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## Interesting inequality

Prove that $\text{Det}(\frac{1}{a_i+a_j})\geq 0$, where $a_1,...,a_n$ are positive integers (i.e. $a_i \geq 1$).

Solution:

To solve this, we use the following: $0 \leq \int_0^1 (u_1x^{a_1}+u_2x^{a_2}+...+u_nx^{a_n})^2 dx=\sum_{i,j=1}^n \frac{u_iu_j}{a_i+a_j}$. Therefore, if $A=(\frac{1}{a_i+a_j})$ and $u=(u_1,...,u_n) \in \mathbb{R}^n$ then $u A u^T\geq 0$ for any $u \in \mathbb{R}^n$ (1).

Now take $\lambda$ an eigenvalue for $A$ and $x$ one of its eigenvectors. We know from (1) that $xAx^T\geq 0$, but $xA x^T=\lambda xx^T=\lambda (x_1^2+x_2^2+...+x_n^2)$. Since the last expression is not negative, we must have $\lambda \geq 0$.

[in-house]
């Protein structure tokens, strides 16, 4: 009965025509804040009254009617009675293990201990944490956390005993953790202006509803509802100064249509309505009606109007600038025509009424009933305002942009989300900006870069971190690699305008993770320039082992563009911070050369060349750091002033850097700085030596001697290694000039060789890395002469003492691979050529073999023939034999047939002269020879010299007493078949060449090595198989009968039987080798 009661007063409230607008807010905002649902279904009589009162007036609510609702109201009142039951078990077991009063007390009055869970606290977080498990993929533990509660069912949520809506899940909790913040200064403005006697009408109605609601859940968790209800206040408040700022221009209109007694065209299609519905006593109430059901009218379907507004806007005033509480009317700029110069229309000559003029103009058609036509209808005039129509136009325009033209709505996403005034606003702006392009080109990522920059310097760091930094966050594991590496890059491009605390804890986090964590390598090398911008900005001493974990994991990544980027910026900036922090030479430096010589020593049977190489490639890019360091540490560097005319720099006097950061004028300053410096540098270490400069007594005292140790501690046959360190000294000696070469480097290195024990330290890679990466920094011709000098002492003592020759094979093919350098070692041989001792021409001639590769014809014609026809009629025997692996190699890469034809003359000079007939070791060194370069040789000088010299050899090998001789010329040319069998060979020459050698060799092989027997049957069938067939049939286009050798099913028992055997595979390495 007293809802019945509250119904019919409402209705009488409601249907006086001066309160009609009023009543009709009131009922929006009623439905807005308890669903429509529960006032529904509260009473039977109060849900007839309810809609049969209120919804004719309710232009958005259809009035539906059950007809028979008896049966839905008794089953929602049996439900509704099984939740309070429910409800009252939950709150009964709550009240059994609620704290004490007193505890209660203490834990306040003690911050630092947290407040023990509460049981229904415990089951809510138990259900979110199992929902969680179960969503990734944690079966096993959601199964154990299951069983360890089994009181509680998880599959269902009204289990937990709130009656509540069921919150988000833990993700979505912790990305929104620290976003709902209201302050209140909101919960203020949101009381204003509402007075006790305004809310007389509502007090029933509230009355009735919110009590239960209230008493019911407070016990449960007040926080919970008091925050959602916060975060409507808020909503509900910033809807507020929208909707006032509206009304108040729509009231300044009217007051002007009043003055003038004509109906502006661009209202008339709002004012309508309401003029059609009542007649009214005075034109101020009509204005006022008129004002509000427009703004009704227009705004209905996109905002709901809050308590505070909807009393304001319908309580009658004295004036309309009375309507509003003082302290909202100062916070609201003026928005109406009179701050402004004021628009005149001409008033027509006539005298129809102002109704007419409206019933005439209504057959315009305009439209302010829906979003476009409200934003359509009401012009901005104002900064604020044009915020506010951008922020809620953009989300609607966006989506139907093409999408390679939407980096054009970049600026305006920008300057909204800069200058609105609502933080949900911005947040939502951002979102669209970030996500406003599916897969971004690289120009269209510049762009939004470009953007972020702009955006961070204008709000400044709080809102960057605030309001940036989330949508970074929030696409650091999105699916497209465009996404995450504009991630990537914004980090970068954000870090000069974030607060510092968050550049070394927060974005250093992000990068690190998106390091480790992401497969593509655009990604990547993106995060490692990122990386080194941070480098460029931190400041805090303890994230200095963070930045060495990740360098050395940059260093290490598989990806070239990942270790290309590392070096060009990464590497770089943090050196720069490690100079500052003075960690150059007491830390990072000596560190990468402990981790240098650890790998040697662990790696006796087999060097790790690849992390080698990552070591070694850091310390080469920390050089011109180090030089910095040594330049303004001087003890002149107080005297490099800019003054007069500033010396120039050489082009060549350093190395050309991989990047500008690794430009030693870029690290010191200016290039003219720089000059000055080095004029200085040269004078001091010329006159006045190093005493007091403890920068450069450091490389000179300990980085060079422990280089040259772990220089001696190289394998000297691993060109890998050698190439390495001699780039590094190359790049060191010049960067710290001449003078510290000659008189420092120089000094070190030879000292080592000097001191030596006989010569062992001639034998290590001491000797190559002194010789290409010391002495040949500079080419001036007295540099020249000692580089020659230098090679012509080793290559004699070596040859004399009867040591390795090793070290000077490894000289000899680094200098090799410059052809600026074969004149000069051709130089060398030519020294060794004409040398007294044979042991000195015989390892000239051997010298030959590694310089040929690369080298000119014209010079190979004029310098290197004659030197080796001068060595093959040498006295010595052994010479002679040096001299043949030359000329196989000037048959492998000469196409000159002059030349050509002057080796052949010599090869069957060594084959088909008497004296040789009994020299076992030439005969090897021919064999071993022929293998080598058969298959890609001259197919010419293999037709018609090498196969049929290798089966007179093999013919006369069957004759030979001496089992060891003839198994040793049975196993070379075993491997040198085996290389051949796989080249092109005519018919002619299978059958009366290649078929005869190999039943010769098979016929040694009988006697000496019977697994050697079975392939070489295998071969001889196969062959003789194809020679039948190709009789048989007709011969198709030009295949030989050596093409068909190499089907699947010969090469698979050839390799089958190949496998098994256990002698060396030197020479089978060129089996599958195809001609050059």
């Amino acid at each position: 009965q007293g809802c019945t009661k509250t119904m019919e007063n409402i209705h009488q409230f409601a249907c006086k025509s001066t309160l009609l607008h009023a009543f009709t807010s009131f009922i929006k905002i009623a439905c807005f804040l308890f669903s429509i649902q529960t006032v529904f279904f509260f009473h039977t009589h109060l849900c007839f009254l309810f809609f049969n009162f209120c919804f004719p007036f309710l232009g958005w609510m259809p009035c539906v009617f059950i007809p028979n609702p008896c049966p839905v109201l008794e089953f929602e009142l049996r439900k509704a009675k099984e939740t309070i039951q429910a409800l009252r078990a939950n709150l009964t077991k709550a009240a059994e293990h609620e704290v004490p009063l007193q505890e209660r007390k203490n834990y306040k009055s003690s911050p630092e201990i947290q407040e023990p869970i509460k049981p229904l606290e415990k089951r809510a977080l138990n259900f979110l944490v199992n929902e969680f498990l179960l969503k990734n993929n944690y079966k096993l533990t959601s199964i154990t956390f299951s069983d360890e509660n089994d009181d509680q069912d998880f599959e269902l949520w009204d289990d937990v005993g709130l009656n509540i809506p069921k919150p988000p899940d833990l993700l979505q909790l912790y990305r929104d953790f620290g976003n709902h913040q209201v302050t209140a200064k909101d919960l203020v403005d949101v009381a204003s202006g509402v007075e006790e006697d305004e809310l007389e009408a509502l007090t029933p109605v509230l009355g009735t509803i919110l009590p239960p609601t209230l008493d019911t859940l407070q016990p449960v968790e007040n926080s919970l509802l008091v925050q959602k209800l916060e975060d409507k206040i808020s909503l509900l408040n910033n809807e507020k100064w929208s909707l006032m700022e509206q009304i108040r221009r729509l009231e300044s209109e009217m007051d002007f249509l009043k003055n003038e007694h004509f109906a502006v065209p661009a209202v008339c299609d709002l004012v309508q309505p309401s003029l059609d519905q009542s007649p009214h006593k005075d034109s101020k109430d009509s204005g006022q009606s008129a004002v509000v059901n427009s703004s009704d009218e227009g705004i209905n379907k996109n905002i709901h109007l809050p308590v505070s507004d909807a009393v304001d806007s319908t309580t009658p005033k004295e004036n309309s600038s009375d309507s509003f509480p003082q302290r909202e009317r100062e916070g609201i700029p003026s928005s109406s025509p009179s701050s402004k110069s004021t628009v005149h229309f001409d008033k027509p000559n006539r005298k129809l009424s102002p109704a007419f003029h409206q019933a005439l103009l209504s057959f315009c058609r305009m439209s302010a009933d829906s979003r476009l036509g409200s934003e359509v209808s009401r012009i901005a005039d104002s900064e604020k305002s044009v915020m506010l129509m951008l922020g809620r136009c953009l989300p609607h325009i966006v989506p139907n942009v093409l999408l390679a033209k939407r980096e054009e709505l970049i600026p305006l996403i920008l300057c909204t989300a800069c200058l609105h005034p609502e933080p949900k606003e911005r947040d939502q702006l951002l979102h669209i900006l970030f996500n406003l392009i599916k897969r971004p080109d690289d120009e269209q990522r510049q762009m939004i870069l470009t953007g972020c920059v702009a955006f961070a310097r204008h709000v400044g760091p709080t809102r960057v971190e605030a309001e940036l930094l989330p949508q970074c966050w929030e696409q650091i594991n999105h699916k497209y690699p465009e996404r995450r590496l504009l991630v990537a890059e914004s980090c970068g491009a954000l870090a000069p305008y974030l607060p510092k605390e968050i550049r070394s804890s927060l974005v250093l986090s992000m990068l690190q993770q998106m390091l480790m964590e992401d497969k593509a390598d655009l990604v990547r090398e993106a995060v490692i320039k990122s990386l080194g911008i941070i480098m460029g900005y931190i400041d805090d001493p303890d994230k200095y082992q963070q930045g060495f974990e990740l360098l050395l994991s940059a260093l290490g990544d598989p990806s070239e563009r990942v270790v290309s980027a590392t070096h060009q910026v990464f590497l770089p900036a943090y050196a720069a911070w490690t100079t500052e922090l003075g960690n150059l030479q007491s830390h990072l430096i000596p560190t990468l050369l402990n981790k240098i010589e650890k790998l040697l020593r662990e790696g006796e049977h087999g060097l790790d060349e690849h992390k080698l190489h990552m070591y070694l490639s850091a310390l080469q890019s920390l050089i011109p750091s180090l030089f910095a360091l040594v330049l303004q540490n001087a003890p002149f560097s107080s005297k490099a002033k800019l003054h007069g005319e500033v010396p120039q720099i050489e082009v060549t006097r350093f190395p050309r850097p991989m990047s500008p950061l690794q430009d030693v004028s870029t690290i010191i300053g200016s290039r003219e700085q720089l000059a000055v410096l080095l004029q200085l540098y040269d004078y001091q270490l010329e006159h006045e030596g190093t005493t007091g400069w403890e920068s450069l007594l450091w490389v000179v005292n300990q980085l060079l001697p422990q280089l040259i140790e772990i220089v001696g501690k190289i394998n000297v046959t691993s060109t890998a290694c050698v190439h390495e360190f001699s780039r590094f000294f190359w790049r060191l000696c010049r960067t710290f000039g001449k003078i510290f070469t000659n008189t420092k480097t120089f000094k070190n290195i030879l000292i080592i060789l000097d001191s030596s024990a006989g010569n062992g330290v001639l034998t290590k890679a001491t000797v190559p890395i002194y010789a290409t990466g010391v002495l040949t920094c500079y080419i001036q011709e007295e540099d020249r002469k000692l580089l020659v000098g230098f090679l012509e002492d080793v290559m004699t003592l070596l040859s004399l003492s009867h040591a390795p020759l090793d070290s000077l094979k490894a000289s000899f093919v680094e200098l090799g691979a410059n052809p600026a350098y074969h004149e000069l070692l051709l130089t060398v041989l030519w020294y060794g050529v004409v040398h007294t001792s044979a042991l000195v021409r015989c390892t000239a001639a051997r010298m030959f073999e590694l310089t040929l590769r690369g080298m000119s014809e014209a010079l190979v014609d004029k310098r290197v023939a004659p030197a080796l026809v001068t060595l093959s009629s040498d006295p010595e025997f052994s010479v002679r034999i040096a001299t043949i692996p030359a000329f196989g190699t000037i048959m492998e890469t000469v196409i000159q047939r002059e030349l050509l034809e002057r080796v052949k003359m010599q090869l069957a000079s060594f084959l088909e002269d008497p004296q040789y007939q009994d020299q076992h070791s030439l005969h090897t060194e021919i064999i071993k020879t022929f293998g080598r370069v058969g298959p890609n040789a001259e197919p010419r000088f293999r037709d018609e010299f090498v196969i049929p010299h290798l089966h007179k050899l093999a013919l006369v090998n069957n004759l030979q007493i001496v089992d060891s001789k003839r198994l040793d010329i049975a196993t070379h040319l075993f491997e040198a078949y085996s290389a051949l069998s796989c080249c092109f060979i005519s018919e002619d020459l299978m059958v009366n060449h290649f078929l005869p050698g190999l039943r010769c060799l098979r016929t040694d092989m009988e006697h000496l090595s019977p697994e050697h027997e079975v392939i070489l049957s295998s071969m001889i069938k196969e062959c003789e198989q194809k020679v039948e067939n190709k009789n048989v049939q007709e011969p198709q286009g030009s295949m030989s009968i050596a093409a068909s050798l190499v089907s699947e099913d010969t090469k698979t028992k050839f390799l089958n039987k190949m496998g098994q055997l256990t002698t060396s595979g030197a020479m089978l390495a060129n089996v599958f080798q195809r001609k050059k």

Therefore, any eigenvalue for $A$ is not negative. Since the determinant of $A$ is the product of its eigenvalues, it follows that $Det(A)\geq 0$ as required.